And I really love Craigie Aitchison's pink painted fireplace:

    Or Angus McBean at Flemings Hall, in Suffolk:

    (I'm not there yet, but I could get there pretty quickly). McBean was great friends with our very own Peter Hone, whose flat I photographed for my book. Get your Christmas walnuts now.

    Nearly best of all? David Hockney.  check out that photo. You should be off to buy your blue-and-yellow rugby shirt and yellow-leisure-trousers immediately.

    The best is saved until last.  Faringdon.  Time to start dyeing your pigeons.

    Controversy at lunch yesterday as to the colour of this room. I vote bitter chocolate.  Others thought dark green.

    No controversy about this. Perfection.

    Farringdon on the back cover; 'It is requested that all hats be removed', alongside a clockwork guard dog.

     

    To return to the Introduction. I can't help wishing I had just written this in my own book.  Happy dreaming:

    "....Perhaps the final function of the book as as a catalyst to dreams. Cyril Connolly had a marvellous one in his book The Unquiet Grave. 'Daydream: a golden classical house, three stories high, with attic windows and a view over water. Outside a magnolia growing up the wall, a terrace for winter, a great tree for summer and a lawn for games; behind it a wooded hill and in front a river, then a sheltered garden, indulgent to fig and nectarine'. No mention of paint, carpet, light fittings, yet a whole house stands before us. How easily we could walk across that lawn, and the other lawns in this book, in the late evening light, with the sound of a mower somewhere and voices. Inside are vases of flowers, great sprays, peonies, colours you can smell on sight, a pile of books, a tea-tray, a chaotically ordered desk. Postcards stick out from behind the clock on the mantlepiece—one of those amazing affairs with golden figures holding bows and arrows, chins propped on wrists, dwelling on time as it passes. We might go further. Into a dark and shiny passage to a kitchen all simmering pans and lemonade in white jobs, or across a hard, echoing hall with its lantern and its grandfather clock where, as the hour strikes, a ship rocks on painted sea..."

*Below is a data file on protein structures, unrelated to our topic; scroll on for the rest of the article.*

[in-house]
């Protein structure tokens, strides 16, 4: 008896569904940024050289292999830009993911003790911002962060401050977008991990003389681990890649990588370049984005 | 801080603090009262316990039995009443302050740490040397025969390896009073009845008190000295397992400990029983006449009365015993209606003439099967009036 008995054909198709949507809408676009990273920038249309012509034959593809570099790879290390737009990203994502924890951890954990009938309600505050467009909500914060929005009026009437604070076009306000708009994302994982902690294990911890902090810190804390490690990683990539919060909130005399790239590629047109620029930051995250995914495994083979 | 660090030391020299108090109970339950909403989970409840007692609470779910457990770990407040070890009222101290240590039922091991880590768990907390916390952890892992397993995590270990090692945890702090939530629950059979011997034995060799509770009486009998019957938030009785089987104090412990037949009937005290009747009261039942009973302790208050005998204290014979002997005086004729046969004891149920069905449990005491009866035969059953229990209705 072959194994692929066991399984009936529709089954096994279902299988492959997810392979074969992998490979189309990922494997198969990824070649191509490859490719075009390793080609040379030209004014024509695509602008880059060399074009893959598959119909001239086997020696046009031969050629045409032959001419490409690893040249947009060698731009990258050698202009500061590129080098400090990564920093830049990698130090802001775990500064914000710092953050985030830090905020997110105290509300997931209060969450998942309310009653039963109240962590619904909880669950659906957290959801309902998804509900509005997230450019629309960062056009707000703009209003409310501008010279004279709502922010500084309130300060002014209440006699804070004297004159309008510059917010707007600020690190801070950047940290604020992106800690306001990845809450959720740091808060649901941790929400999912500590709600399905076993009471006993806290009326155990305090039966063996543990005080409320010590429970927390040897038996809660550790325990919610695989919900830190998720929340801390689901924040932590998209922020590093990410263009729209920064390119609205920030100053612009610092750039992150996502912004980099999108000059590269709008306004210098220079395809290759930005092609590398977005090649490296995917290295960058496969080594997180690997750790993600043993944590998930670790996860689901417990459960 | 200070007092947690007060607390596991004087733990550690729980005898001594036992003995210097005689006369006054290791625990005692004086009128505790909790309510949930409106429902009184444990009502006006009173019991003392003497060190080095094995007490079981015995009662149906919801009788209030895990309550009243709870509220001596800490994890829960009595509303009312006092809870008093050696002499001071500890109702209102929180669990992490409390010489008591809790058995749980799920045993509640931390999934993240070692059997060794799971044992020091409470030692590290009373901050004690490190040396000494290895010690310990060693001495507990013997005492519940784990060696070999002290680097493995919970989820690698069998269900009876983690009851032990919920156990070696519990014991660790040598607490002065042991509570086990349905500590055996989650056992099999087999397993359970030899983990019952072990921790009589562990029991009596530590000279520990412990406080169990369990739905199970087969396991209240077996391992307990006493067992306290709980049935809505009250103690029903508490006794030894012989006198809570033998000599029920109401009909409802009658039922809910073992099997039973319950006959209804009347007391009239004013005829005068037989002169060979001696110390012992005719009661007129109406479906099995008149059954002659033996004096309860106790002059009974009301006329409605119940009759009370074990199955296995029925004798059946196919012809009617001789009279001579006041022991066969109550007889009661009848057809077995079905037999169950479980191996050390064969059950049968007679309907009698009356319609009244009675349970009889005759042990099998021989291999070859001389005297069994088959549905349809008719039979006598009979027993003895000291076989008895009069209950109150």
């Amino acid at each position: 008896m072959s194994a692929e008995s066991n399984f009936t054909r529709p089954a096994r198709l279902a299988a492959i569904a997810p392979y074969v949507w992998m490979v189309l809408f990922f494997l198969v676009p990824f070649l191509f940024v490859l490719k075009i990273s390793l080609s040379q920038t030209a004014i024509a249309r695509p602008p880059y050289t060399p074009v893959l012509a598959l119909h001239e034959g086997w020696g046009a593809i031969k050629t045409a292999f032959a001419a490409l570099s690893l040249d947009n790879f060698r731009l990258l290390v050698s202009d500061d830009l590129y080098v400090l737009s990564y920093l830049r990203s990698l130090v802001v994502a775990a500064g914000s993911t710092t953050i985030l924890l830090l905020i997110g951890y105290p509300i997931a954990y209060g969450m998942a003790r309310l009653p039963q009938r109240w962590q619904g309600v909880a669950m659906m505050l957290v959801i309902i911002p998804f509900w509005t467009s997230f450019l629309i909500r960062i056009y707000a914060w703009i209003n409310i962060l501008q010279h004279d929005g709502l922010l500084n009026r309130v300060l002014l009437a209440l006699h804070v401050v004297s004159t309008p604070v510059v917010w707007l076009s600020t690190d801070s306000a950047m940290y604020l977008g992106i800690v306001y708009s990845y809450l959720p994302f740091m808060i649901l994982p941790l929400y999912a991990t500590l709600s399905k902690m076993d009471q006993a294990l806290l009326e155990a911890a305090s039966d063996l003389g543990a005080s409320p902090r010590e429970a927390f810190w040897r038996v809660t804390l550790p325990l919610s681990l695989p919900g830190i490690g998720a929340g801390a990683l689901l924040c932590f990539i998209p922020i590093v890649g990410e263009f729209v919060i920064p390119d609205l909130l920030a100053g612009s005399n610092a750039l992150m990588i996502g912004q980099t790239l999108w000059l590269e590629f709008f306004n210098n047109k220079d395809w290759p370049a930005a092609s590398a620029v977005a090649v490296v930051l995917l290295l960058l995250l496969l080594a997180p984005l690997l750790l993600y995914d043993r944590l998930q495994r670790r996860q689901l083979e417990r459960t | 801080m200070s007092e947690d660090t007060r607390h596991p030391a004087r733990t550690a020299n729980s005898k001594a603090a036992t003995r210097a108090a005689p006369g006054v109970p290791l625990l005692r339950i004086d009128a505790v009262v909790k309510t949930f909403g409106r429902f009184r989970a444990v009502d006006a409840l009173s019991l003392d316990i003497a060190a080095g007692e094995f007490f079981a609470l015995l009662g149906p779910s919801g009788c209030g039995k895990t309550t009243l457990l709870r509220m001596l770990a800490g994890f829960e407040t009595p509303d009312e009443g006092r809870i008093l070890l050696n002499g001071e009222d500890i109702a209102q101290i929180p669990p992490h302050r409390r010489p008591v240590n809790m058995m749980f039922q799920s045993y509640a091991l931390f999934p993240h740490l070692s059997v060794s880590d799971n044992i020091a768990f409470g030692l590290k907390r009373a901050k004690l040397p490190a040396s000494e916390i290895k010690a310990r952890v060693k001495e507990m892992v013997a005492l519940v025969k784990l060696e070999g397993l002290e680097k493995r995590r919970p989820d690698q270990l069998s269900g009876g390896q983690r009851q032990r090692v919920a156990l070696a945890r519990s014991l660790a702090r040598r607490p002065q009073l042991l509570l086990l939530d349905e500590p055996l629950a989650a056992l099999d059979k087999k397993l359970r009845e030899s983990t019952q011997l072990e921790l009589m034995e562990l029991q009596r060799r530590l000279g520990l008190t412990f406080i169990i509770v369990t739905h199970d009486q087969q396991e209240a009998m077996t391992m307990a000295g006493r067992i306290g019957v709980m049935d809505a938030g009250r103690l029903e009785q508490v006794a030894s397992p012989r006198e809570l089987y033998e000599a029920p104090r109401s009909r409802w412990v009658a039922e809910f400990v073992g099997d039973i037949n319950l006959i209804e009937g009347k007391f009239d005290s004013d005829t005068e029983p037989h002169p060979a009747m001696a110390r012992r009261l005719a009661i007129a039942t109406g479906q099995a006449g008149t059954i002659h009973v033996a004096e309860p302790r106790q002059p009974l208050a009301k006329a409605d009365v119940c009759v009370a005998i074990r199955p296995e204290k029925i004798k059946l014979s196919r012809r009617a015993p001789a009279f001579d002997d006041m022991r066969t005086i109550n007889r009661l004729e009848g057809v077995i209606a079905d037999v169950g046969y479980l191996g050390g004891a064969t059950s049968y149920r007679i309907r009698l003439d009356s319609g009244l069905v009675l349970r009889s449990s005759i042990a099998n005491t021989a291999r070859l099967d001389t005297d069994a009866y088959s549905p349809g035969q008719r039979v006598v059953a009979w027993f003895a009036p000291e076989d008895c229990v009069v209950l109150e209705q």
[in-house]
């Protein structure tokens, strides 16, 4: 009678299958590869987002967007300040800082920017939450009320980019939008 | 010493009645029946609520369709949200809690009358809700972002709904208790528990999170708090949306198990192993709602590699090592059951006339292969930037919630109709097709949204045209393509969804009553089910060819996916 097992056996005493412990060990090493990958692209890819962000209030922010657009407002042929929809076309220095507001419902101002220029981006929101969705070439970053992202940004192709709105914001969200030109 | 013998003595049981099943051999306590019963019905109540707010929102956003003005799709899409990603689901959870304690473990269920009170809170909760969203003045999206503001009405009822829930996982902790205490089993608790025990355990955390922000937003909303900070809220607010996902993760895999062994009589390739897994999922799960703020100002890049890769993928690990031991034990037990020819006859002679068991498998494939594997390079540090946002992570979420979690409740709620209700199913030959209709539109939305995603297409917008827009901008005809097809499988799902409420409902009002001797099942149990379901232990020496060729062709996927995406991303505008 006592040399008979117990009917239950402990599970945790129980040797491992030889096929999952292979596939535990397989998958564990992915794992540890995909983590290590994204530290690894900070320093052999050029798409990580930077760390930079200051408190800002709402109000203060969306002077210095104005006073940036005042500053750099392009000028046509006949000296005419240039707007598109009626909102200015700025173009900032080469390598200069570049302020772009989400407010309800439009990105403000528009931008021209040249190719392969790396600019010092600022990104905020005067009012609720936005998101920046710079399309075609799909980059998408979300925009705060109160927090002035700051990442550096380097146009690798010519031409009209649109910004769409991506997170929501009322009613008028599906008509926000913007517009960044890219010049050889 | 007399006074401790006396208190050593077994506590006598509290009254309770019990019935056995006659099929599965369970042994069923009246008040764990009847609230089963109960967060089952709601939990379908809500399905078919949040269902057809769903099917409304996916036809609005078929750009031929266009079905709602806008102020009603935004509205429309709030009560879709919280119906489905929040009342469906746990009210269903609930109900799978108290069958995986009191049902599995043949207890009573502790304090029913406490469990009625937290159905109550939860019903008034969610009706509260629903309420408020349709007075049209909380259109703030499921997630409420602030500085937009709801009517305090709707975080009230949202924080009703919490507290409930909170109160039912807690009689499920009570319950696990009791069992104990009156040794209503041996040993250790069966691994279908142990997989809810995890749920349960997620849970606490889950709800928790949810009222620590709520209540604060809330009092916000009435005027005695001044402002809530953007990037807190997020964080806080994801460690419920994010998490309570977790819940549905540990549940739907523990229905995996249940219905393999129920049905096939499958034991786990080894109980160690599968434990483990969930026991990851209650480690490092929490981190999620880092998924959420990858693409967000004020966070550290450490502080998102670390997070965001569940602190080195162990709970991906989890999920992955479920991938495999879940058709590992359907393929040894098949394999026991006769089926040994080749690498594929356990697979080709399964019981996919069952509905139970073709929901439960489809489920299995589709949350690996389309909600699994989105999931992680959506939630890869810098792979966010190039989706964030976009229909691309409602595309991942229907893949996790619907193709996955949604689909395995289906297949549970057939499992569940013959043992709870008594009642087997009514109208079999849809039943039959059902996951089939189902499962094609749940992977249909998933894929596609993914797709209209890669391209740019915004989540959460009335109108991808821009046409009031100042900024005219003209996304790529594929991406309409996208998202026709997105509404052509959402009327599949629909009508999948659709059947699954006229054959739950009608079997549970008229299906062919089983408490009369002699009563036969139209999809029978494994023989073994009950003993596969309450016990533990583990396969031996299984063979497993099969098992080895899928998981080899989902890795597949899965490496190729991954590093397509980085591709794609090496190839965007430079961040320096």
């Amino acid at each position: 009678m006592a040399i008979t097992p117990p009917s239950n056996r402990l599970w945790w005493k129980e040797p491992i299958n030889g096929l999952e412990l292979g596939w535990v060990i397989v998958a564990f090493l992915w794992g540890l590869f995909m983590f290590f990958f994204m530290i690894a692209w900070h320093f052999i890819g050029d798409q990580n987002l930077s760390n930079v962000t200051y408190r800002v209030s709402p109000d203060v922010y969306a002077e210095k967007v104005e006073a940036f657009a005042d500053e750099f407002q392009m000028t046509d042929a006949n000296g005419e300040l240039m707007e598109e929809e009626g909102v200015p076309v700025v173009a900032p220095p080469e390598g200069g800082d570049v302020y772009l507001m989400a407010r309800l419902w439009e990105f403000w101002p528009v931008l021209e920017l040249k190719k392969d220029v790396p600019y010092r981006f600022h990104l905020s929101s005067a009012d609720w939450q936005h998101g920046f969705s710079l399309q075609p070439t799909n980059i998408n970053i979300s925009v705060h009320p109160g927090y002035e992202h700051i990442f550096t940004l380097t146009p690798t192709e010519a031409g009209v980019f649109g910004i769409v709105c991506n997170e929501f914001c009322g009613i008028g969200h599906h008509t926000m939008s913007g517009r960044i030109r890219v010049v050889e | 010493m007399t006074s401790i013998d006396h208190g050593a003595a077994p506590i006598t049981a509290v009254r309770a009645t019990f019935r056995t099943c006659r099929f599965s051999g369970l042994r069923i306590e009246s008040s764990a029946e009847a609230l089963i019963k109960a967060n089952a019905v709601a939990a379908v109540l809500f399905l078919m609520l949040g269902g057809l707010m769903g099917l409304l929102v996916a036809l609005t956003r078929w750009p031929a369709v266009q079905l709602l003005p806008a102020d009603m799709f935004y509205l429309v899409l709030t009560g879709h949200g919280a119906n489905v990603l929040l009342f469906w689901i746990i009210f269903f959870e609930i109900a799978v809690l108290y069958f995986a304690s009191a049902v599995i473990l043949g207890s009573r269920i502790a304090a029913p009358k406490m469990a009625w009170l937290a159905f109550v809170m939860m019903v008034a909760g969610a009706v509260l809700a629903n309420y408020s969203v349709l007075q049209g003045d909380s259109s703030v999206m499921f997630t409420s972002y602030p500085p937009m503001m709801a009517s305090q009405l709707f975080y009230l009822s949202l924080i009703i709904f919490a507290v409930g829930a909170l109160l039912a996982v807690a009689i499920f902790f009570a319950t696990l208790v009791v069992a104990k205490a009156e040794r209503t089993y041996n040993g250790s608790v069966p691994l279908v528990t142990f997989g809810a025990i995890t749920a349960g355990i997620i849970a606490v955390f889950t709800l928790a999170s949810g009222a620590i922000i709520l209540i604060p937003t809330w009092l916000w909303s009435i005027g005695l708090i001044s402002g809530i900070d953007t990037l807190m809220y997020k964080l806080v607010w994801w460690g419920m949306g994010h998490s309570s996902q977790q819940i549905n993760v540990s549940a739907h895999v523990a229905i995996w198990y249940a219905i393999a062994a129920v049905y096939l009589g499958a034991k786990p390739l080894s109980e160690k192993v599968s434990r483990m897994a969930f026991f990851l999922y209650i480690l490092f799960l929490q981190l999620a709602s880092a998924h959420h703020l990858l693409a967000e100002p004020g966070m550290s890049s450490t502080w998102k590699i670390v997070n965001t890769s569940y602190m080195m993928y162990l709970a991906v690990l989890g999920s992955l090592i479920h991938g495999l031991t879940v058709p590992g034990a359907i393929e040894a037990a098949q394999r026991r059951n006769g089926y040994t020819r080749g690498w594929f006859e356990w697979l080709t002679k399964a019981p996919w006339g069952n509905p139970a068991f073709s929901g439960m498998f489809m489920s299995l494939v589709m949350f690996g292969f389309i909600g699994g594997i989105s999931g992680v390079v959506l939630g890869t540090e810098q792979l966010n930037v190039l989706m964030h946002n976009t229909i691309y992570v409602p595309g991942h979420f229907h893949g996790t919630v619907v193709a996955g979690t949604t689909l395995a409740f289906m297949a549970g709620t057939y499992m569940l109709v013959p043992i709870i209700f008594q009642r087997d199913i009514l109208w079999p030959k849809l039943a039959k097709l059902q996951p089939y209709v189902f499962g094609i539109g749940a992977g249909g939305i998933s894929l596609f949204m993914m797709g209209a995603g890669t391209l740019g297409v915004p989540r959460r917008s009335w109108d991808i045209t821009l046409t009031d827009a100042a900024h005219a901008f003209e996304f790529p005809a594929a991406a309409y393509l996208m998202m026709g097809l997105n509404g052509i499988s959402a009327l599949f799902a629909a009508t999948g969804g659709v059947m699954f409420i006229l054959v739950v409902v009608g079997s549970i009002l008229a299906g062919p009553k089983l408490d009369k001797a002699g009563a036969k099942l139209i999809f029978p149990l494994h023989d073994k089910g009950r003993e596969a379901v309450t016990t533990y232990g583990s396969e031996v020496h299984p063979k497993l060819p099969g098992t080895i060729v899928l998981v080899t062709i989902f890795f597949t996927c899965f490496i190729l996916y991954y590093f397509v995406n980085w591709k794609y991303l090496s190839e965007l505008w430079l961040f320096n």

Find your own copy as soon as you can.

     

    FOOTNOTE: Oh... and in the meantime... visit Ruth Guilding's blog at Bible of British Taste. Perfection also on a plate.

    16 comments on this post

    • Isis says:

      Good heavens, Ben -- where are the ladies? Lovely rooms but a bit depressingly all-male. Maybe that was the 80s, too! Thanks for the look, though.

    • Diane Keane says:

      Ben, I hope you have alerts to let you know when people comment on older posts, here is a sequel for this one. Thanks to Marilyn at Nilly Hall for mentioning the "English Elegance" version of this book, I found a used copy on abe.com. Alas, although the copy is in excellent condition, some pages of the David Hockney section had been removed. The bookseller likely didn't even notice. How nice of you to have scans of them here! (I once ordered a used copy of Bradford's & Fryer's The Sitwells and the Arts of the 1920s and 1930s, that turned out to be really butchered. In that case I can't believe the seller didn't know it! I complained, and was immediately sent a good, whole copy at no extra charge. So I cut out and framed the lovely black & white photo of "Entrance to the wilderness at Renishaw" from the bad copy.) I am enjoying traveling through your blog more than I can say!!

      Cheers,


      Diane

    • diane says:

      Love the old photos...corgis even then! I am so with you on wallpaper. Just discovered you via the Telegraphs list of top 20 design blogs and am happy we did....keeps us in touch with home

    • Rob Ryan says:

      There's a really nice, funny and affectionate piece about Angus McBean and his life at Flemings written by Johnnie Shand Kyd (sp?) in the brilliant 'Nest' magazine, if you havnt seen it I''l scan and email to you.